There was a gathering, young and old, at the Campbell County courthouse on June 6, 1861. There was great excitement as it had only been a few weeks since Fort Sumter, and the Confederacy was riding high regarding the Union surrender of the fort. The romanticism of war was in the air. The horrors of what lay ahead -- the clash of men, the blood and gore, the disease and the destruction -- had yet to occur.
Word had gone out throughout Campbell County Dr. Thomas C. Glover was organizing a company of men. Dr. Glover was well known not only in Campbell County, but across the entire state as well. He had served as one of the county's delegates to the Secession Convention held in Milledgeville from January to March 1861. Not only did Glover vote for secession, he also assisted with writing the new Constitution for Georgia that would be in effect throughout the Civil War.
The crowd gathered at the Campbell County courthouse on that hot June day to hear a few speeches and to witness young men joining the fight for the Confederacy. Many of the men would remember being scared yet fully converted to the Confederate cause after they heard Adam Bomar play "Dixie" on his fife during the program.
Twelve days later Captain Glover and the men of the Campbell County Guards had reached Atlanta. For most of the men this was nothing new. Private James Warner Allen remembered his first trip to Atlanta was in 1847, when he was just five years old. He traveled with his father in order to sell a bale of cotton that had been packed with a crowbar. The crowbar was a sly way to get the heaviest weight possible thereby yielding the best although dishonest price possible.
By June 21, 1861 the men of the Campbell County Guards had reached Richmond where they became known as Company A of the 21st Infantry Regiment, General Dobb's brigade, John B. Gordon's division, General Jackson's corps. In the past I believe I may have referred to Dr. Glover's company as the Campbell County Blues, but the formal history of the Doles-Cook Brigade refers to Company A as the Campbell County Guards.
In 1904, Private Allen, now Preacher Allen wrote from his home in Winfield, Texas to attempt to reconnect with some of the men he had fought alongside during the war saying, "I fought in every battle except Manassas, was wounded three times, captured twice, had the smallpox once and scared to death forty times. I was captured the last time October 9, 1864 at Cedar Creek when General Early stampeded up the valley and carried Point Lookout." The Battle of Cedar Creek effectively ended the Confederate invasion of the north, and the Union victory made President Lincoln's re-election a certainty.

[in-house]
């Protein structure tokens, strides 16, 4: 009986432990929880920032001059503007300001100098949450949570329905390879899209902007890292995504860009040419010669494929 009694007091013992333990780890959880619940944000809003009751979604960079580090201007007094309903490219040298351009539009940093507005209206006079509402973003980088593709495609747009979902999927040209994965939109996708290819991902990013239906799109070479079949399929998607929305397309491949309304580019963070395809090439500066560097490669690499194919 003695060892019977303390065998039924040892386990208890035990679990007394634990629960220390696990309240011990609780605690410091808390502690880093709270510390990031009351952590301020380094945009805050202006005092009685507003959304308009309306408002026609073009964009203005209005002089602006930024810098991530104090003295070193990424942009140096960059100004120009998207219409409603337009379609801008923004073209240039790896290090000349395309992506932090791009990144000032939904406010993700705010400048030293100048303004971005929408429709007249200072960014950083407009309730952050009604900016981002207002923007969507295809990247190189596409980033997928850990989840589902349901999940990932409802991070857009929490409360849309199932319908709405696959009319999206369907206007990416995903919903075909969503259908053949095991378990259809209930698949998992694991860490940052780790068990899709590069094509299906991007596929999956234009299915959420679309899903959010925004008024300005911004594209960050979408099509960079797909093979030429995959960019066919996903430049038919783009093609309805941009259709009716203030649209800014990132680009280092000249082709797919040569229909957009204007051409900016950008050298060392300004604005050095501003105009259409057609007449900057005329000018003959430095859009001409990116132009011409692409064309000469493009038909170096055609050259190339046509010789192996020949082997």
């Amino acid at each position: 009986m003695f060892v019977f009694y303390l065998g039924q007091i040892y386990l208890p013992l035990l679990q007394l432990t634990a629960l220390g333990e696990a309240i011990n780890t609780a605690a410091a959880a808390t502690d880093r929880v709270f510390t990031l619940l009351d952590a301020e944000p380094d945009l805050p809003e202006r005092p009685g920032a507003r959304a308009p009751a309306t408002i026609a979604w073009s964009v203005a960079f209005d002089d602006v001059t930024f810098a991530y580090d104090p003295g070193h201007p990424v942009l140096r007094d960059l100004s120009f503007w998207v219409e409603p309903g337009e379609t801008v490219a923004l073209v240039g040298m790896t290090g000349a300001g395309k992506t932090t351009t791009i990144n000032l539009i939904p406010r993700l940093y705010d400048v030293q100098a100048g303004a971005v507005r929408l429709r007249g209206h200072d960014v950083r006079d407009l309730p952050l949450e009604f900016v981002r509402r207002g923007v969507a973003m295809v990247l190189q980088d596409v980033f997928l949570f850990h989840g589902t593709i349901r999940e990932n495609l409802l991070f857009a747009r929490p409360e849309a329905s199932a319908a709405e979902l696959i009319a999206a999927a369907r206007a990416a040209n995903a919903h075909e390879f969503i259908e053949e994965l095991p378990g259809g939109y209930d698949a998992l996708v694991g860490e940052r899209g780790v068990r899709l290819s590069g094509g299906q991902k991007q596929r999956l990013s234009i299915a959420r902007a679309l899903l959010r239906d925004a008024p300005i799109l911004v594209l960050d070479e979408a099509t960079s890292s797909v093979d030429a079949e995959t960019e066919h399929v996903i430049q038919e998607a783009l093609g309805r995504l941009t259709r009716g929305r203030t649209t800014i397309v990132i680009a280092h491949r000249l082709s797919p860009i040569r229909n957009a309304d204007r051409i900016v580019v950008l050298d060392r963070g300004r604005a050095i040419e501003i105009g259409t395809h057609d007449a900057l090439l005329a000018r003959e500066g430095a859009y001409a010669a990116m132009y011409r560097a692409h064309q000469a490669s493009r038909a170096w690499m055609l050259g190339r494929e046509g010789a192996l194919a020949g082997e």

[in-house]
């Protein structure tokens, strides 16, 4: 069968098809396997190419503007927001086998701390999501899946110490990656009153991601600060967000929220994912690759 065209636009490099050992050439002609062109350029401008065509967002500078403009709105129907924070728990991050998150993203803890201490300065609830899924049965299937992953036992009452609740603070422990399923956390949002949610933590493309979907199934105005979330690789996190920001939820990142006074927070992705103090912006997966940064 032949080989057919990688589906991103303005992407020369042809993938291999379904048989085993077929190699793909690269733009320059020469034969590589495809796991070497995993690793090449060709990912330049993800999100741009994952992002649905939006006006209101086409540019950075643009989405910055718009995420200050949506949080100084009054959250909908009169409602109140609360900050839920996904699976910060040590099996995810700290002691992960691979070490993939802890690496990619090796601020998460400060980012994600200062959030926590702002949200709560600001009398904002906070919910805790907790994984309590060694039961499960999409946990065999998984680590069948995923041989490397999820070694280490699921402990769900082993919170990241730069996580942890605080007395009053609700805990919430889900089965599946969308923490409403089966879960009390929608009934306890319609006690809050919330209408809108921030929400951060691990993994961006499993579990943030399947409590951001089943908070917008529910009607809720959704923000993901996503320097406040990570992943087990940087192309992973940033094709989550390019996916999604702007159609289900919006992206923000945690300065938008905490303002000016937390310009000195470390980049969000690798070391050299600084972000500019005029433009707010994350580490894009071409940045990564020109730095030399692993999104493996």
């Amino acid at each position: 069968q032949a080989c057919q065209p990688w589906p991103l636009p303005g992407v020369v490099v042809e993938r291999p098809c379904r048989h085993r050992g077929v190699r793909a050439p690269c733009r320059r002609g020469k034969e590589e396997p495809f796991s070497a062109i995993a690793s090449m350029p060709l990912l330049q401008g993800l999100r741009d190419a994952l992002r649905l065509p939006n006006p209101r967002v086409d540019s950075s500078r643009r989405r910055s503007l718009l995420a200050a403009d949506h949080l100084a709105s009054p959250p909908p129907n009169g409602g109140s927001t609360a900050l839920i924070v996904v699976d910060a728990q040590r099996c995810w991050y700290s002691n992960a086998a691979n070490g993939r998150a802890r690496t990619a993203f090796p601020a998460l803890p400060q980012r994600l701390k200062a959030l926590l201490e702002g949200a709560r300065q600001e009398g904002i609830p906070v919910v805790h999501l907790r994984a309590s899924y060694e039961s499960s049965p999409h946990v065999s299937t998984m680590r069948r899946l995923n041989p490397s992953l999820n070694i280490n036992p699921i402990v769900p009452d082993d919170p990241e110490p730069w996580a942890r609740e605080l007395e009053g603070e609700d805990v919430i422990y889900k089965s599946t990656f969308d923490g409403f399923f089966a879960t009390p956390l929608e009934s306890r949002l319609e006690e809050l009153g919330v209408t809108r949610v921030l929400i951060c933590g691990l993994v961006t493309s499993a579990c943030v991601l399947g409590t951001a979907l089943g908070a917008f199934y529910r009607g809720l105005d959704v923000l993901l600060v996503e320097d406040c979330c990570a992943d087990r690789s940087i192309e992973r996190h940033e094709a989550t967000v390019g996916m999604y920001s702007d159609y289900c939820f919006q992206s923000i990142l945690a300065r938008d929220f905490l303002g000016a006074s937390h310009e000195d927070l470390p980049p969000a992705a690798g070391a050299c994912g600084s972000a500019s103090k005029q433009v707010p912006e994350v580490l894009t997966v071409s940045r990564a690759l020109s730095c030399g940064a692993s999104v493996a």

Private Allen completed the war sitting in a federal prison until the war's end. He took the oath of allegiance and set off for home, first by water to Savannah and then reached Campbell County by foot. Allen would return to a place much changed by the war including the fact that over half of the men sent to war on that June day in 1861 did not survive the war.
Once home Allen attempted to help his parents, William Mattison (Matt) and Permelia Allen on their property in the Crumbies District of Campbell County. Later, this section would become Douglas County in 1870. Allen married Nancy Jane Roach in November, 1865, and continued farming until December, 1873 when he joined the Primitive Baptist Church and decided to take up preaching. At some point between 1880 and 1900 he moved his family to Texas where he would preach for the Primitive Baptist denomination for thirty years.
In 1904, Pastor Allen penned a letter to the "Atlanta Constitution" wanting to connect with other men who had fought in the war, especially at Cedar Creek. I have no doubt that Allen knew of the Confederate reunions that had been taking place all across the south since June of 1867 when Elizabeth Camp Glover, Dr. Glover's wife, organized what is thought to be the very first Confederate reunion. Other groups of Confederate and Union soldiers would soon begin the process of yearly reunions, as well.
Pastor Allen would pass the following year close to the end of March 1905 at 63 years of age.
Lisa Cooper writes the amazing stories of Douglas County each Sunday. You can find her new book "Every Now and Then: The Amazing Stories of Douglas County" online at Amazon, print and Kindle versions. Locally, her books can be found at the Douglas County Museum of History and Art, The Farmer's Table and Lithia Springs Pharmacy.